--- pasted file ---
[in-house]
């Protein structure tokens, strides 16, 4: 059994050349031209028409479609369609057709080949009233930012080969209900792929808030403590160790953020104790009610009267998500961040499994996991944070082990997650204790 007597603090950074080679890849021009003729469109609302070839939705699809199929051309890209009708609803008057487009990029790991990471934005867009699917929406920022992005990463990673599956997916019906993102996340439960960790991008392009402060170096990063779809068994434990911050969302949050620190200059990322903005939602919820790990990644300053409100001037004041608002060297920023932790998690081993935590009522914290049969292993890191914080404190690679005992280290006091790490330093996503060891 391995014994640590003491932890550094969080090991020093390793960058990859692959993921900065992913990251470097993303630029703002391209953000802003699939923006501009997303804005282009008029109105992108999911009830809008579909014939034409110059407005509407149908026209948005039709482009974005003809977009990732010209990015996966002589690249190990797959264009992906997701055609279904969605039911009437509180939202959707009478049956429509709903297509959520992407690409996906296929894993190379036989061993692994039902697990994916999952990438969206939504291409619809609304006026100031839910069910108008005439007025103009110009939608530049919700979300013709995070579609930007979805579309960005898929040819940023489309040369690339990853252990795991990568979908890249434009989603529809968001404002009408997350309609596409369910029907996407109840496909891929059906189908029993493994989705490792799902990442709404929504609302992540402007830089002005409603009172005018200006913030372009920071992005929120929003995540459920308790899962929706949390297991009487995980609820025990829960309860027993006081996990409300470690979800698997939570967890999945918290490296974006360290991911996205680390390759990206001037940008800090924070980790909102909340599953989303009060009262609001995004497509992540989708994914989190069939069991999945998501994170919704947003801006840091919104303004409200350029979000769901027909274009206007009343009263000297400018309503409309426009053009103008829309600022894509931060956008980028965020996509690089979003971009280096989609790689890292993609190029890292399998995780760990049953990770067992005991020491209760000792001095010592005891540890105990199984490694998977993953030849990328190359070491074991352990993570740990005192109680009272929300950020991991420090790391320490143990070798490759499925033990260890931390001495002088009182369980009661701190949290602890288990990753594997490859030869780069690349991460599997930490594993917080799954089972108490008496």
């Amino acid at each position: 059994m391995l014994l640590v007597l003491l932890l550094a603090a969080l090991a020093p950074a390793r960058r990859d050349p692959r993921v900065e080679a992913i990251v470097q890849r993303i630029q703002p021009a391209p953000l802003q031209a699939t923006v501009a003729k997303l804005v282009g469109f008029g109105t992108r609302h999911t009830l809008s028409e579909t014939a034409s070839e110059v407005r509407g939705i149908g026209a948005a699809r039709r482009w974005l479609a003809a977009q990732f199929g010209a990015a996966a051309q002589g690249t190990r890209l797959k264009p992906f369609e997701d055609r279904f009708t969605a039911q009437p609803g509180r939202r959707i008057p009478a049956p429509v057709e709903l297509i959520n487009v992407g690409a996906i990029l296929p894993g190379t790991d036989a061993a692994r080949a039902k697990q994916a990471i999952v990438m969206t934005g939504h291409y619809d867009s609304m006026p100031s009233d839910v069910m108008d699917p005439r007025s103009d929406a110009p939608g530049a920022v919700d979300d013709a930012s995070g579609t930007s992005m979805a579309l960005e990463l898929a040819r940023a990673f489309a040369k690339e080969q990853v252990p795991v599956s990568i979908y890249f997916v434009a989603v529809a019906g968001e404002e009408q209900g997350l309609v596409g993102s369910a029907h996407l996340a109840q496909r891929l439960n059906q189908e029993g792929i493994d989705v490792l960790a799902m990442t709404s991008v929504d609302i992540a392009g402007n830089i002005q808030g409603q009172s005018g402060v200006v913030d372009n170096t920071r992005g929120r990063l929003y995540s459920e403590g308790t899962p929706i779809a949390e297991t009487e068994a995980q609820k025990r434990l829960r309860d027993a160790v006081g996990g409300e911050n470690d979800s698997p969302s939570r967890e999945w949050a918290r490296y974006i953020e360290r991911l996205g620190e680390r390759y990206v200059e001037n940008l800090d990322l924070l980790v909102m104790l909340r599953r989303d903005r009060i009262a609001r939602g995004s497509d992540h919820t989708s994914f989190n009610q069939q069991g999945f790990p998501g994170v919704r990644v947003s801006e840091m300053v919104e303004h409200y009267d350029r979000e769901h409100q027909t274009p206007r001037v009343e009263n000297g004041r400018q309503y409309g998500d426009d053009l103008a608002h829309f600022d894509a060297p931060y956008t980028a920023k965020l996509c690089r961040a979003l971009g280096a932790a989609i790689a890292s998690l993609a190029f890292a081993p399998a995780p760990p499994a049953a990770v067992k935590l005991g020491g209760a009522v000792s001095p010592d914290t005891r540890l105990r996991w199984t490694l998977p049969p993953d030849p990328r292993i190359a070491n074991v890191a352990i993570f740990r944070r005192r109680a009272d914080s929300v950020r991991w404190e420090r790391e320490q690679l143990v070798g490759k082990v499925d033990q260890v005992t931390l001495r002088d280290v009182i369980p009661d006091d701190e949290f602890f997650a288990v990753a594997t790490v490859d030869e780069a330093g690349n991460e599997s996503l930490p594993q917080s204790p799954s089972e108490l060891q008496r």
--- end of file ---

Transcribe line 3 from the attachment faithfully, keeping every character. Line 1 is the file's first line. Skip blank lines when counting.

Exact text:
């Amino acid at each position: 059994m391995l014994l640590v007597l003491l932890l550094a603090a969080l090991a020093p950074a390793r960058r990859d050349p692959r993921v900065e080679a992913i990251v470097q890849r993303i630029q703002p021009a391209p953000l802003q031209a699939t923006v501009a003729k997303l804005v282009g469109f008029g109105t992108r609302h999911t009830l809008s028409e579909t014939a034409s070839e110059v407005r509407g939705i149908g026209a948005a699809r039709r482009w974005l479609a003809a977009q990732f199929g010209a990015a996966a051309q002589g690249t190990r890209l797959k264009p992906f369609e997701d055609r279904f009708t969605a039911q009437p609803g509180r939202r959707i008057p009478a049956p429509v057709e709903l297509i959520n487009v992407g690409a996906i990029l296929p894993g190379t790991d036989a061993a692994r080949a039902k697990q994916a990471i999952v990438m969206t934005g939504h291409y619809d867009s609304m006026p100031s009233d839910v069910m108008d699917p005439r007025s103009d929406a110009p939608g530049a920022v919700d979300d013709a930012s995070g579609t930007s992005m979805a579309l960005e990463l898929a040819r940023a990673f489309a040369k690339e080969q990853v252990p795991v599956s990568i979908y890249f997916v434009a989603v529809a019906g968001e404002e009408q209900g997350l309609v596409g993102s369910a029907h996407l996340a109840q496909r891929l439960n059906q189908e029993g792929i493994d989705v490792l960790a799902m990442t709404s991008v929504d609302i992540a392009g402007n830089i002005q808030g409603q009172s005018g402060v200006v913030d372009n170096t920071r992005g929120r990063l929003y995540s459920e403590g308790t899962p929706i779809a949390e297991t009487e068994a995980q609820k025990r434990l829960r309860d027993a160790v006081g996990g409300e911050n470690d979800s698997p969302s939570r967890e999945w949050a918290r490296y974006i953020e360290r991911l996205g620190e680390r390759y990206v200059e001037n940008l800090d990322l924070l980790v909102m104790l909340r599953r989303d903005r009060i009262a609001r939602g995004s497509d992540h919820t989708s994914f989190n009610q069939q069991g999945f790990p998501g994170v919704r990644v947003s801006e840091m300053v919104e303004h409200y009267d350029r979000e769901h409100q027909t274009p206007r001037v009343e009263n000297g004041r400018q309503y409309g998500d426009d053009l103008a608002h829309f600022d894509a060297p931060y956008t980028a920023k965020l996509c690089r961040a979003l971009g280096a932790a989609i790689a890292s998690l993609a190029f890292a081993p399998a995780p760990p499994a049953a990770v067992k935590l005991g020491g209760a009522v000792s001095p010592d914290t005891r540890l105990r996991w199984t490694l998977p049969p993953d030849p990328r292993i190359a070491n074991v890191a352990i993570f740990r944070r005192r109680a009272d914080s929300v950020r991991w404190e420090r790391e320490q690679l143990v070798g490759k082990v499925d033990q260890v005992t931390l001495r002088d280290v009182i369980p009661d006091d701190e949290f602890f997650a288990v990753a594997t790490v490859d030869e780069a330093g690349n991460e599997s996503l930490p594993q917080s204790p799954s089972e108490l060891q008496r």